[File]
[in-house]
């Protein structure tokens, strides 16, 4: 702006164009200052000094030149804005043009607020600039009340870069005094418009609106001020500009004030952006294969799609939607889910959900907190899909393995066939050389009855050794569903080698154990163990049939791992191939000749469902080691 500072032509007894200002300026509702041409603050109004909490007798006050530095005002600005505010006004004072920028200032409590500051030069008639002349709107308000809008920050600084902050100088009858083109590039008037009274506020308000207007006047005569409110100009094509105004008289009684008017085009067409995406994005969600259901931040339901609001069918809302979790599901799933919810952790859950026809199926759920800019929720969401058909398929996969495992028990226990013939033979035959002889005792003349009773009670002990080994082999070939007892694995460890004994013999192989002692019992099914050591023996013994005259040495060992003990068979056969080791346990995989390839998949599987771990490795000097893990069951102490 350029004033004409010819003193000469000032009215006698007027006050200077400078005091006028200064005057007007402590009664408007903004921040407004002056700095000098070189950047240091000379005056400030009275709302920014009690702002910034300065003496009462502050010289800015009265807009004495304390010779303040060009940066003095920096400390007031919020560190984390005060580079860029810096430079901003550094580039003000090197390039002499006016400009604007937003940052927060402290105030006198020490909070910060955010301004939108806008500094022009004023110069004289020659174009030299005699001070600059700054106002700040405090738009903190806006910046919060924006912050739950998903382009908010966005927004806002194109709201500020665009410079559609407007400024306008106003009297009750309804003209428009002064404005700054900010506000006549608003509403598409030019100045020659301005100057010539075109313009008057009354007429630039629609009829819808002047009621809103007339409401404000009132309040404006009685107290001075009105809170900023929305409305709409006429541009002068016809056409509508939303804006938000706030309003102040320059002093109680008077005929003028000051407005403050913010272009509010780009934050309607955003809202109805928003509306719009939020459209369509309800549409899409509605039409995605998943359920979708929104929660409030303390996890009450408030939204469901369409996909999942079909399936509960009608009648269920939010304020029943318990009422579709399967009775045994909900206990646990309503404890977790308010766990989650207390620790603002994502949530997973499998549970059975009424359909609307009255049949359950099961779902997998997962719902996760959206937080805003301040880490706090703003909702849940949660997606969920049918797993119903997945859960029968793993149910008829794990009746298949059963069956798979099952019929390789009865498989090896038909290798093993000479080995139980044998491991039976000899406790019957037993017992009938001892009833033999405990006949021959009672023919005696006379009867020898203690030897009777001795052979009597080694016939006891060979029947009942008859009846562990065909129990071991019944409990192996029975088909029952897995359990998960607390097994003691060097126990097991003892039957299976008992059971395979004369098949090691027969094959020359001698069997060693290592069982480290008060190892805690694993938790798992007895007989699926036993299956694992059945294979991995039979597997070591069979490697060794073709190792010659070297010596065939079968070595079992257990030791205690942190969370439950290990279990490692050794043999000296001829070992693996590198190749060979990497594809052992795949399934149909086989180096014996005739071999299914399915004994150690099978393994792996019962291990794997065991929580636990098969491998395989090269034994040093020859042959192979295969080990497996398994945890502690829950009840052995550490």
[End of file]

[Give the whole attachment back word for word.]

[in-house]
């Protein structure tokens, strides 16, 4: 702006164009200052000094030149804005043009607020600039009340870069005094418009609106001020500009004030952006294969799609939607889910959900907190899909393995066939050389009855050794569903080698154990163990049939791992191939000749469902080691 500072032509007894200002300026509702041409603050109004909490007798006050530095005002600005505010006004004072920028200032409590500051030069008639002349709107308000809008920050600084902050100088009858083109590039008037009274506020308000207007006047005569409110100009094509105004008289009684008017085009067409995406994005969600259901931040339901609001069918809302979790599901799933919810952790859950026809199926759920800019929720969401058909398929996969495992028990226990013939033979035959002889005792003349009773009670002990080994082999070939007892694995460890004994013999192989002692019992099914050591023996013994005259040495060992003990068979056969080791346990995989390839998949599987771990490795000097893990069951102490 350029004033004409010819003193000469000032009215006698007027006050200077400078005091006028200064005057007007402590009664408007903004921040407004002056700095000098070189950047240091000379005056400030009275709302920014009690702002910034300065003496009462502050010289800015009265807009004495304390010779303040060009940066003095920096400390007031919020560190984390005060580079860029810096430079901003550094580039003000090197390039002499006016400009604007937003940052927060402290105030006198020490909070910060955010301004939108806008500094022009004023110069004289020659174009030299005699001070600059700054106002700040405090738009903190806006910046919060924006912050739950998903382009908010966005927004806002194109709201500020665009410079559609407007400024306008106003009297009750309804003209428009002064404005700054900010506000006549608003509403598409030019100045020659301005100057010539075109313009008057009354007429630039629609009829819808002047009621809103007339409401404000009132309040404006009685107290001075009105809170900023929305409305709409006429541009002068016809056409509508939303804006938000706030309003102040320059002093109680008077005929003028000051407005403050913010272009509010780009934050309607955003809202109805928003509306719009939020459209369509309800549409899409509605039409995605998943359920979708929104929660409030303390996890009450408030939204469901369409996909999942079909399936509960009608009648269920939010304020029943318990009422579709399967009775045994909900206990646990309503404890977790308010766990989650207390620790603002994502949530997973499998549970059975009424359909609307009255049949359950099961779902997998997962719902996760959206937080805003301040880490706090703003909702849940949660997606969920049918797993119903997945859960029968793993149910008829794990009746298949059963069956798979099952019929390789009865498989090896038909290798093993000479080995139980044998491991039976000899406790019957037993017992009938001892009833033999405990006949021959009672023919005696006379009867020898203690030897009777001795052979009597080694016939006891060979029947009942008859009846562990065909129990071991019944409990192996029975088909029952897995359990998960607390097994003691060097126990097991003892039957299976008992059971395979004369098949090691027969094959020359001698069997060693290592069982480290008060190892805690694993938790798992007895007989699926036993299956694992059945294979991995039979597997070591069979490697060794073709190792010659070297010596065939079968070595079992257990030791205690942190969370439950290990279990490692050794043999000296001829070992693996590198190749060979990497594809052992795949399934149909086989180096014996005739071999299914399915004994150690099978393994792996019962291990794997065991929580636990098969491998395989090269034994040093020859042959192979295969080990497996398994945890502690829950009840052995550490």